The 12 best new Chicago albums of 2023

Which Chicago artists dazzled most this year? WBEZ’s Reset asked Chicago music critics Greg Kot and Britt Julious and Vocalo host Nudia Hernandez to share their top albums.

Reset invited Greg Kot, Britt Julious and Vocalo's Nudia Hernandez to pick their top Chicago albums of 2023. Photoillustration by Mendy Kong / WBEZ
Reset invited Greg Kot, Britt Julious and Vocalo's Nudia Hernandez to pick their top Chicago albums of 2023. Photoillustration by Mendy Kong / WBEZ

The 12 best new Chicago albums of 2023

Which Chicago artists dazzled most this year? WBEZ’s Reset asked Chicago music critics Greg Kot and Britt Julious and Vocalo host Nudia Hernandez to share their top albums.

WBEZ brings you fact-based news and information. Sign up for our newsletters to stay up to date on the stories that matter.

In 2023, Chicago’s local musicians crafted albums full of personal reflection, social commentary and sonic innovation.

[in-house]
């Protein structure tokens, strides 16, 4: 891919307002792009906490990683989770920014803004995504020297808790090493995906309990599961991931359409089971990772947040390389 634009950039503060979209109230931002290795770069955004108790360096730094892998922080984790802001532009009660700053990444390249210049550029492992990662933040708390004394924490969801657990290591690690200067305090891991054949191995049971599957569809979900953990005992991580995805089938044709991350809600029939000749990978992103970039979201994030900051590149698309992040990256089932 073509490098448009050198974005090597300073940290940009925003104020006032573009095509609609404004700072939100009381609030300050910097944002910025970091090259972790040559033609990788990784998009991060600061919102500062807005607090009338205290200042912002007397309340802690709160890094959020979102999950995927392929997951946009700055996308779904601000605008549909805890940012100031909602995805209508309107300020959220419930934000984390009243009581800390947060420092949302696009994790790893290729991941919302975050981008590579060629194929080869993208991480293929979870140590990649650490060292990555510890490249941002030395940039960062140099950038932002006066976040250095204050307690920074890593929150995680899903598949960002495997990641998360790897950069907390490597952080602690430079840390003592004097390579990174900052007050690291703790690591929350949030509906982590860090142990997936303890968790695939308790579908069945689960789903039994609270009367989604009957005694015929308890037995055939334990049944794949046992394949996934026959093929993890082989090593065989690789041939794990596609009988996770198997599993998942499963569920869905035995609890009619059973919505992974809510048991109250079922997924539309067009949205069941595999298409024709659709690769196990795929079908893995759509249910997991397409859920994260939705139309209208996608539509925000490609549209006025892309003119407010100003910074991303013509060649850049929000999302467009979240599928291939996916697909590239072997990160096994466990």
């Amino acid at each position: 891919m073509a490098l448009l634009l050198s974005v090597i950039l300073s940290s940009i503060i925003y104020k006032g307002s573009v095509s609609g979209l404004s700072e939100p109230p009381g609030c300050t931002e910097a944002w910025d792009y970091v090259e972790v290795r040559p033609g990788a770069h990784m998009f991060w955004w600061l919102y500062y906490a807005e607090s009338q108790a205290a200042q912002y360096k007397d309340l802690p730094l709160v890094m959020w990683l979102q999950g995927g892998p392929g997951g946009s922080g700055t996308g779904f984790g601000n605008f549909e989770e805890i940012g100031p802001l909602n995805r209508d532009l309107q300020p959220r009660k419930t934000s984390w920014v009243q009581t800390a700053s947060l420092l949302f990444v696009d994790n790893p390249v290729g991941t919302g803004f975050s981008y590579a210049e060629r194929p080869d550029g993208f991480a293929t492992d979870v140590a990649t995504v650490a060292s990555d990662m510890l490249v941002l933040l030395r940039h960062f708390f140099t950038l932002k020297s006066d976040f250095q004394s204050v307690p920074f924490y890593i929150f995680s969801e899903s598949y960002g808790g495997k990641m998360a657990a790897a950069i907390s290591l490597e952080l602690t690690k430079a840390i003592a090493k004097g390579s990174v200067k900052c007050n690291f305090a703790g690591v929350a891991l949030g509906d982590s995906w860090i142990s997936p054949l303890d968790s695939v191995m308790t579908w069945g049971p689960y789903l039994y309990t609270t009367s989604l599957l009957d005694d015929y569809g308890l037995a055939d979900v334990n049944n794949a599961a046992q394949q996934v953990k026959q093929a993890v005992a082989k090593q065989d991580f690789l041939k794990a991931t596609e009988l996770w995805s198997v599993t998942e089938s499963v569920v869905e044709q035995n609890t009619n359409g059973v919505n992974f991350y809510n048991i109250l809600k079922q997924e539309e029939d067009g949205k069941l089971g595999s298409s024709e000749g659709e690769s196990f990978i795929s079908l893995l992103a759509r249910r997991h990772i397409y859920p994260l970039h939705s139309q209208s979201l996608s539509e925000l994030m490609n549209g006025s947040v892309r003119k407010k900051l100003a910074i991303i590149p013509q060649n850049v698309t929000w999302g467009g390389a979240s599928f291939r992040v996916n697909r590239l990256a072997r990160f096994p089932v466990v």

Reset’s Sasha-Ann Simons invited Greg Kot of the podcast Sound Opinions, Chicago Tribune music critic Britt Julious and Vocalo 91.1 host Nudia Hernandez to talk about their favorite releases by Chicago artists from the past year. Their picks span genres from hip-hop and electronic to indie rock and more.

Here are Greg, Nudia and Britt’s best local albums of 2023, in alphabetical order by artist.

* * *

Beloved! Paradise! Jazz!? by McKinley Dixon (City Slang)

cover for Beloved! Paradise! Jazz​!​?
Courtesy of City Slang

McKinley Dixon’s blend of hip-hop, jazz, funk, and literary art as part of rap is put on full display in Beloved! Paradise! Jazz!?, a title based on three works by Toni Morrison. His sound is experimental, from harder tracks accented by cymbal clashes and alarm bells to his lighter and sentimental jazz-rap.

Since his move to Chicago three years ago from the East Coast, Dixon has quickly become a part of the city’s DIY music scene.

Britt recalls interviewing him about the album and how he saw Chicago as a place of wonder. “He described a sort of magical realism of living in Chicago,” Britt says. “He just felt this power and beauty and magic and surrealism from life in Chicago in a East Garfield Park neighborhood working at the Conservatory. All of that influenced the creation of this record.”

* * *

Why Does the Earth Give Us People to Love? by Kara Jackson (September)

Why Does the Earth Give Us People to Love? Cover
Courtesy of September